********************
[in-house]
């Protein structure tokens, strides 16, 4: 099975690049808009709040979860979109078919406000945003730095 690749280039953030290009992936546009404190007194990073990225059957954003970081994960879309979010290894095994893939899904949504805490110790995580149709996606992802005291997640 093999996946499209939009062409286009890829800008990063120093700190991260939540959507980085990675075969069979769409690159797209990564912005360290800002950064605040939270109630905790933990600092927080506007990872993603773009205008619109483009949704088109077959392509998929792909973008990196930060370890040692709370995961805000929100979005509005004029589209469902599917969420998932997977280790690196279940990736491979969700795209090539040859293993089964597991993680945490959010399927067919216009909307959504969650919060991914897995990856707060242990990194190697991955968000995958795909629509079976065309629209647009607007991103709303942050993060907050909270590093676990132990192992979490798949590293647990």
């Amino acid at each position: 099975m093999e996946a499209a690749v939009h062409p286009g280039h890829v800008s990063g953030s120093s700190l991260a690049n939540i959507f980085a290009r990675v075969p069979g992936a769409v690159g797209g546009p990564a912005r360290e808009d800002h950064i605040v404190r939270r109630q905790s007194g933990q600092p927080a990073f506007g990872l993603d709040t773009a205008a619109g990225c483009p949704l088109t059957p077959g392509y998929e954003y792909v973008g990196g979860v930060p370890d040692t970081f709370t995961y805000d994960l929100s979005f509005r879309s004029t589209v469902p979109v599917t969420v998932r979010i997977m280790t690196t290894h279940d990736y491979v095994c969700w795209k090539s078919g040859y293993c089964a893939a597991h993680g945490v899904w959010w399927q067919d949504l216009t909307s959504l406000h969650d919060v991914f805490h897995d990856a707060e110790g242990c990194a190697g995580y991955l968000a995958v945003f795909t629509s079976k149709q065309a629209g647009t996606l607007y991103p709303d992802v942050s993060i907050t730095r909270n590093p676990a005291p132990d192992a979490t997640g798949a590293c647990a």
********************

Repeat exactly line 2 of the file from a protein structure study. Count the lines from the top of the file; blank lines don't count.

């Protein structure tokens, strides 16, 4: 099975690049808009709040979860979109078919406000945003730095 690749280039953030290009992936546009404190007194990073990225059957954003970081994960879309979010290894095994893939899904949504805490110790995580149709996606992802005291997640 093999996946499209939009062409286009890829800008990063120093700190991260939540959507980085990675075969069979769409690159797209990564912005360290800002950064605040939270109630905790933990600092927080506007990872993603773009205008619109483009949704088109077959392509998929792909973008990196930060370890040692709370995961805000929100979005509005004029589209469902599917969420998932997977280790690196279940990736491979969700795209090539040859293993089964597991993680945490959010399927067919216009909307959504969650919060991914897995990856707060242990990194190697991955968000995958795909629509079976065309629209647009607007991103709303942050993060907050909270590093676990132990192992979490798949590293647990």